Improving soil health and fertility for sustainable crop production in Texas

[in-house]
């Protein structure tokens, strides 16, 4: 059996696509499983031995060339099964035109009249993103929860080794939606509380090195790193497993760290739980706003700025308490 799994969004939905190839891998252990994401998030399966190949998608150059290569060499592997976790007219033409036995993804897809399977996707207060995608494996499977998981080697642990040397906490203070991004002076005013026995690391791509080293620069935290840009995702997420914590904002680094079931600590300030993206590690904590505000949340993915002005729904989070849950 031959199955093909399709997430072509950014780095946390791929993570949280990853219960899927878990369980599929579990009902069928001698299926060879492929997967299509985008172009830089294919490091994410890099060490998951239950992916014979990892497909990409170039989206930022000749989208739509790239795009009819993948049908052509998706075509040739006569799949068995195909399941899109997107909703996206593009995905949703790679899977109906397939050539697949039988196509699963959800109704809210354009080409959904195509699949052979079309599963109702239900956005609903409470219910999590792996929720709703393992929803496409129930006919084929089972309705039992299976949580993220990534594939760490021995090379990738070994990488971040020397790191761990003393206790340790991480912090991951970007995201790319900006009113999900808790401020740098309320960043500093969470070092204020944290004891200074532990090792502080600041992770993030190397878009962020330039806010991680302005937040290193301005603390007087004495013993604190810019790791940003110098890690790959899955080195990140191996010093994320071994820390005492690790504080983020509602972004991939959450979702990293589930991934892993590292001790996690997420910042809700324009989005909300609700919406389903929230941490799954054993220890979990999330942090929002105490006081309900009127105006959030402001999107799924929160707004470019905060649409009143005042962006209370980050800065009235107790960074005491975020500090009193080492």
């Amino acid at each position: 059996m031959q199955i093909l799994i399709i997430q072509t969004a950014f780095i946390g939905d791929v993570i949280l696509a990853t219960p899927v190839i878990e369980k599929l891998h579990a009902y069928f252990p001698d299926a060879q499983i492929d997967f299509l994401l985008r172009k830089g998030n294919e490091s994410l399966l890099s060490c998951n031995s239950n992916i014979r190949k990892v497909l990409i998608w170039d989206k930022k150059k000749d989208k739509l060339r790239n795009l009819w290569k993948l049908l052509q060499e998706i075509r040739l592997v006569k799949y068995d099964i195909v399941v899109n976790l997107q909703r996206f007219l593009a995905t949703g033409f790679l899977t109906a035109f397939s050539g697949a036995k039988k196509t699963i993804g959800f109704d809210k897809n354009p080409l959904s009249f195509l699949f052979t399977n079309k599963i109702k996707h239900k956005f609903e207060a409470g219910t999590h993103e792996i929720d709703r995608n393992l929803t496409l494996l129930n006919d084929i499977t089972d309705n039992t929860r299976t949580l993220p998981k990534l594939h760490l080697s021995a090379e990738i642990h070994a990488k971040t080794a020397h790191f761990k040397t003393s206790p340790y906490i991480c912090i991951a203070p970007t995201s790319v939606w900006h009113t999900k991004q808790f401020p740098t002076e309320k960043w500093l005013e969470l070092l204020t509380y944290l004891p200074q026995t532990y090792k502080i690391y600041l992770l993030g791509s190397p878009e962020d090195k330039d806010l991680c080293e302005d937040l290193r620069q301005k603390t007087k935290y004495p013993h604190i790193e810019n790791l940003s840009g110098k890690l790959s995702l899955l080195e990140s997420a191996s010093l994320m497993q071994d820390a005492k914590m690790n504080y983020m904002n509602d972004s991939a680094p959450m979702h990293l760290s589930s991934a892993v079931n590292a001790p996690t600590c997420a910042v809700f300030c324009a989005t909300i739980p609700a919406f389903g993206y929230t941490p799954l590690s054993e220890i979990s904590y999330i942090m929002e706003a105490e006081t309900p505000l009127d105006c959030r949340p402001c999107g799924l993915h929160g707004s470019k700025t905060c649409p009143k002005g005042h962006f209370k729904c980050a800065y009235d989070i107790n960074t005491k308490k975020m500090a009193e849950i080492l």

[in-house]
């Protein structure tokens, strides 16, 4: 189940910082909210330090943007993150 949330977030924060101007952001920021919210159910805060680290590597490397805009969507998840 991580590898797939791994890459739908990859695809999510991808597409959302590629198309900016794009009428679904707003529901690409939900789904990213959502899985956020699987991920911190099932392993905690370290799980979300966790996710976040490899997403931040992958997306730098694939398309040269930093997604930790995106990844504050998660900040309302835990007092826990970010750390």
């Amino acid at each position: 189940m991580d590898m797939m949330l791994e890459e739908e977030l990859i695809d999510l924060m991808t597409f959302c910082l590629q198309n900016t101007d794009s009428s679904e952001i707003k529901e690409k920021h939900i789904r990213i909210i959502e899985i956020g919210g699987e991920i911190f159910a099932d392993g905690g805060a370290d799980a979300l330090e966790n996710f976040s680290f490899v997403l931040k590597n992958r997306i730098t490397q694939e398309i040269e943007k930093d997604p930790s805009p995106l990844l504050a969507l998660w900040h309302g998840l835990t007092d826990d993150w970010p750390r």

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Production of crops in the southern United States benefits from the warm climate and long growing seasons. However, intensive crop production depletes the soil of nutrients and utilizes more water than native ecosystems. For sustainable production, nutrients must be replaced periodically, but replacement of nutrients is often inefficient resulting in leaching and erosion of nutrients into water resources. In addition, crop production requires more water than native ecosystems. Lack of water is common in the South, particularly in the semi-arid to arid ecoregions of Texas, and competition for water resources has been increasing with population and industrial growth. Sustainable agronomic production requires maintaining or improving soil health, particularly organic matter, to encourage nutrient recycling and efficient use of water, while also minimizing erosion and loss of organic matter. To meet these challenges, it is essential to understand the impacts of crop management on soil health and develop novel approaches to improving sustainable crop production that is economically viable for producers to adopt. In addition, it benefits society as a whole as it reduces negative environmental impacts and lessens the demand for water and energy by agriculture.The overall goal of this research is to improve the economic and environmental sustainability of crop production in Texas and the southern United States by understanding the effect of management practices on soil health and by evaluation of novel approaches to crop production systems. To accomplish this goal, field and laboratory research will be conducted to evaluate management practices and their overall impact to production, to the environment, and economics. The impact from this research helps ensure a consistent,economical, and sustainable food and fiber supply with reduced impact to the environment.